“Raging Sun, Raging Sky begins with a woman—Tatei, identified as ‘El Corazón del cielo’, who Hernández reveals as the spirit of human passion. She is introduced walking through Mexico City’s urban wilderness, alive to the elements, telepathically listening-in on the personal lives of the citizens going about their daily routines. The camera (guided by cinematographer Alejandro Cantú) moves with Tatei, noticing desire everywhere in different genders, classes, occupations and anxieties. This mesmerizing introduction is key to Hernández’s approach; the emphasis on gay life is expansive and pansexual. His art depicts the universal essence of yearning.”
"Beyond the barrier-busting conceits of mainstream hits like Milk, Brokeback Mountain, Philadelphia, Kiss of the Spider Woman and Sunday, Bloody Sunday—films that spend too much effort on arguing the legitimacy of same-sex affection—Hernández presumes his characters’ validity and film culture’s sympathy. Inspired by Cocteau and Fassbinder, he asserts passion as unselfconsciously as cinema’s greatest ambulatory romantics—the likes of von Sternberg, Borzage and Mizoguchi as well as Ophuls.”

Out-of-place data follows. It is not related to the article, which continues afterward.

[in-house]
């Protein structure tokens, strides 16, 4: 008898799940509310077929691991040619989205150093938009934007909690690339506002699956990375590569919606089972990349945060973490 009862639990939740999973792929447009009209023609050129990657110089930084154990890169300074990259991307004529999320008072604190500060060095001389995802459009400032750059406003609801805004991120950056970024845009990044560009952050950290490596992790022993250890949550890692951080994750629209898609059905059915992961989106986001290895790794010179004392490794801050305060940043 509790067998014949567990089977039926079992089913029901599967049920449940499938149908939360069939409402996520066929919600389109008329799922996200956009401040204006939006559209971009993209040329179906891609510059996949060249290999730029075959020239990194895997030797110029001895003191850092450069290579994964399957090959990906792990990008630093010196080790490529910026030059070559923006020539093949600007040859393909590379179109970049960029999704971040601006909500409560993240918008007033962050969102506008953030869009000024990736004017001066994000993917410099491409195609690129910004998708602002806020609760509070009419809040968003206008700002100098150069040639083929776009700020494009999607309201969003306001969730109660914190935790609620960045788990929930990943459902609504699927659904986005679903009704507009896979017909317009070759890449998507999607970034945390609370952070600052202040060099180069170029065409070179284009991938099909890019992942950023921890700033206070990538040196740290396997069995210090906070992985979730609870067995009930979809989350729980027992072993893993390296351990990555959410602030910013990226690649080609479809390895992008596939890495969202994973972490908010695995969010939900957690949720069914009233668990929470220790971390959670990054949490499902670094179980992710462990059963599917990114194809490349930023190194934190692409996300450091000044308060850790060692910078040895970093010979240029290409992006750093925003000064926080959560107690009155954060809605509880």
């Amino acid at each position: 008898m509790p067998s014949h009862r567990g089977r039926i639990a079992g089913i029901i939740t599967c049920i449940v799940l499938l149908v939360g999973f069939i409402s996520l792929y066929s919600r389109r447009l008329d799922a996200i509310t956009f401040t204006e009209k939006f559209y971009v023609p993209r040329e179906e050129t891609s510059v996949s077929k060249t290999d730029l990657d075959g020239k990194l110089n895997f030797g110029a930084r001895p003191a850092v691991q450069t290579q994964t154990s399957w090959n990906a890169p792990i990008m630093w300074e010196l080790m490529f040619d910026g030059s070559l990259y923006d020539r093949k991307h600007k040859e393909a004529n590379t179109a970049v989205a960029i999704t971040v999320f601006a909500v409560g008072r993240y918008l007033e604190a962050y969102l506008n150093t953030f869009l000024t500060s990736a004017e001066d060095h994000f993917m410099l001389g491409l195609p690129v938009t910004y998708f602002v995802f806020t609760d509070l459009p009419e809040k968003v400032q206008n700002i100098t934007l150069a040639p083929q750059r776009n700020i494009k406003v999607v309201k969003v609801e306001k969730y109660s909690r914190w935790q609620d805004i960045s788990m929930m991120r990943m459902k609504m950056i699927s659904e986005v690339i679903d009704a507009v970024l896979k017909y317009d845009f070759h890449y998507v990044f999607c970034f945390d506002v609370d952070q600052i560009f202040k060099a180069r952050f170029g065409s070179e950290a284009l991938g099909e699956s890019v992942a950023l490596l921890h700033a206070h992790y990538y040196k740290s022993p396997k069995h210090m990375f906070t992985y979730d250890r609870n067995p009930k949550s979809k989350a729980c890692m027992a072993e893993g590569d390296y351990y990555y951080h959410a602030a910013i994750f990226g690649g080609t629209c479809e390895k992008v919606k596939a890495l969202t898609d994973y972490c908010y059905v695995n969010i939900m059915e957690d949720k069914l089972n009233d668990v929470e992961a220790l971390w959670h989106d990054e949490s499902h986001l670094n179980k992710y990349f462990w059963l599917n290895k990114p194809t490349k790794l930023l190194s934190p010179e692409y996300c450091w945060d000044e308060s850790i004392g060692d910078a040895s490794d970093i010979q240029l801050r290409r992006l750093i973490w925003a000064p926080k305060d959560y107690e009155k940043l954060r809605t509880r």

"Hernández trains his camera-eye on the byways of carnal behavior—alleys, train tracks, porn cinemas, discos, bath houses and sex clubs. He brings awestruck Antonioni with him, Sternberg for the glamour of sexual attraction, Resnais for the mind-bending sense of passing time, and Ophuls for the vertiginous yet sobering thrall. Cinema has rarely, if ever, given gay experience this high level of witness and contemplation. Hernández evokes his great forebears as part of the modern, intelligent love experience."
Armond White on Julián Hernández’s Raging Sun, Raging Sky.